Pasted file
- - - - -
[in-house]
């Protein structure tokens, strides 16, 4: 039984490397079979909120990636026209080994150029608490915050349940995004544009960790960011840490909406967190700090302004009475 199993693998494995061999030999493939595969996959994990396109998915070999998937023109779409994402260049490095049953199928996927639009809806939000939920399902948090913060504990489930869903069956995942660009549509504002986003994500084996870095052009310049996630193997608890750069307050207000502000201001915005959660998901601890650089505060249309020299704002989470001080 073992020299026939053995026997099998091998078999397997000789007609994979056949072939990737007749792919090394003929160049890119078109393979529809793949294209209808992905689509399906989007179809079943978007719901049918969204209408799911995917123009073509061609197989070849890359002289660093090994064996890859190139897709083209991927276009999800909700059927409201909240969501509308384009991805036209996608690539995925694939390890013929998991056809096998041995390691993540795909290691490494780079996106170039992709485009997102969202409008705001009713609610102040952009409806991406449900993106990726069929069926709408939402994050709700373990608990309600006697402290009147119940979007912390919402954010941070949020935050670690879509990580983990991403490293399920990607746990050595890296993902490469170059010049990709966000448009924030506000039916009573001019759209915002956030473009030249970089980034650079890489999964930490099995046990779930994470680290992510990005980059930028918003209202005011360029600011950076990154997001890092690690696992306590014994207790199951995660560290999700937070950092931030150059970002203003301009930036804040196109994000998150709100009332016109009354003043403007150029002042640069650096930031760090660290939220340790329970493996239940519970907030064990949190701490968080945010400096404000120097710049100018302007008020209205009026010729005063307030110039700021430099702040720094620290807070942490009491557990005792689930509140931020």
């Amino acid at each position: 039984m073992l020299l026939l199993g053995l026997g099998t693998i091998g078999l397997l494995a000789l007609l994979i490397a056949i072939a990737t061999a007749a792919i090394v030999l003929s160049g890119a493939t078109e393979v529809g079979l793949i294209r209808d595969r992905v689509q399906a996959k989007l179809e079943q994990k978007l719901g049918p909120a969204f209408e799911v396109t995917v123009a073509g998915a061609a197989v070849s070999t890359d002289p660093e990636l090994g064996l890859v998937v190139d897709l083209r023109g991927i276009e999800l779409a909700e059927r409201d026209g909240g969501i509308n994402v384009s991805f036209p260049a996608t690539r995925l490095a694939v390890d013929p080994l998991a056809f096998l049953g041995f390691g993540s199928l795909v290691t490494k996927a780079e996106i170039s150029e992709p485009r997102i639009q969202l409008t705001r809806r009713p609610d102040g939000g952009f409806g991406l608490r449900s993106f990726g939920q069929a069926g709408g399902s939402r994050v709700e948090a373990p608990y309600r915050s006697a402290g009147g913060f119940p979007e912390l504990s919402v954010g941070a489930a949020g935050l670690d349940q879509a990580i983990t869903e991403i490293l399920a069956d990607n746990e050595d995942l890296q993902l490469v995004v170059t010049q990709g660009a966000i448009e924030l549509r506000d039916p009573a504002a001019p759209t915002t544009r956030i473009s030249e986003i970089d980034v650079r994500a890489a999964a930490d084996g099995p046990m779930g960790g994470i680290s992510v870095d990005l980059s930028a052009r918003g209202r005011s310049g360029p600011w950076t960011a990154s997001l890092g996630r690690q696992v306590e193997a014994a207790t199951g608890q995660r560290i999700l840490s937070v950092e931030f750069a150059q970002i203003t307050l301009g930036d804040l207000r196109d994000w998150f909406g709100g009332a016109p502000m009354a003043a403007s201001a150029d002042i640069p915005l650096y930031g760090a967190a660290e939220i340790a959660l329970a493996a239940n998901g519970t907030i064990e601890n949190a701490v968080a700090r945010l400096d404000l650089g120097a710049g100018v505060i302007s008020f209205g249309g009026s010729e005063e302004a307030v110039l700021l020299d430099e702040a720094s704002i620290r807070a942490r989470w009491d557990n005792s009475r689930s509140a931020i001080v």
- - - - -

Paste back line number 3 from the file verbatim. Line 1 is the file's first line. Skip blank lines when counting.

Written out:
């Amino acid at each position: 039984m073992l020299l026939l199993g053995l026997g099998t693998i091998g078999l397997l494995a000789l007609l994979i490397a056949i072939a990737t061999a007749a792919i090394v030999l003929s160049g890119a493939t078109e393979v529809g079979l793949i294209r209808d595969r992905v689509q399906a996959k989007l179809e079943q994990k978007l719901g049918p909120a969204f209408e799911v396109t995917v123009a073509g998915a061609a197989v070849s070999t890359d002289p660093e990636l090994g064996l890859v998937v190139d897709l083209r023109g991927i276009e999800l779409a909700e059927r409201d026209g909240g969501i509308n994402v384009s991805f036209p260049a996608t690539r995925l490095a694939v390890d013929p080994l998991a056809f096998l049953g041995f390691g993540s199928l795909v290691t490494k996927a780079e996106i170039s150029e992709p485009r997102i639009q969202l409008t705001r809806r009713p609610d102040g939000g952009f409806g991406l608490r449900s993106f990726g939920q069929a069926g709408g399902s939402r994050v709700e948090a373990p608990y309600r915050s006697a402290g009147g913060f119940p979007e912390l504990s919402v954010g941070a489930a949020g935050l670690d349940q879509a990580i983990t869903e991403i490293l399920a069956d990607n746990e050595d995942l890296q993902l490469v995004v170059t010049q990709g660009a966000i448009e924030l549509r506000d039916p009573a504002a001019p759209t915002t544009r956030i473009s030249e986003i970089d980034v650079r994500a890489a999964a930490d084996g099995p046990m779930g960790g994470i680290s992510v870095d990005l980059s930028a052009r918003g209202r005011s310049g360029p600011w950076t960011a990154s997001l890092g996630r690690q696992v306590e193997a014994a207790t199951g608890q995660r560290i999700l840490s937070v950092e931030f750069a150059q970002i203003t307050l301009g930036d804040l207000r196109d994000w998150f909406g709100g009332a016109p502000m009354a003043a403007s201001a150029d002042i640069p915005l650096y930031g760090a967190a660290e939220i340790a959660l329970a493996a239940n998901g519970t907030i064990e601890n949190a701490v968080a700090r945010l400096d404000l650089g120097a710049g100018v505060i302007s008020f209205g249309g009026s010729e005063e302004a307030v110039l700021l020299d430099e702040a720094s704002i620290r807070a942490r989470w009491d557990n005792s009475r689930s509140a931020i001080v």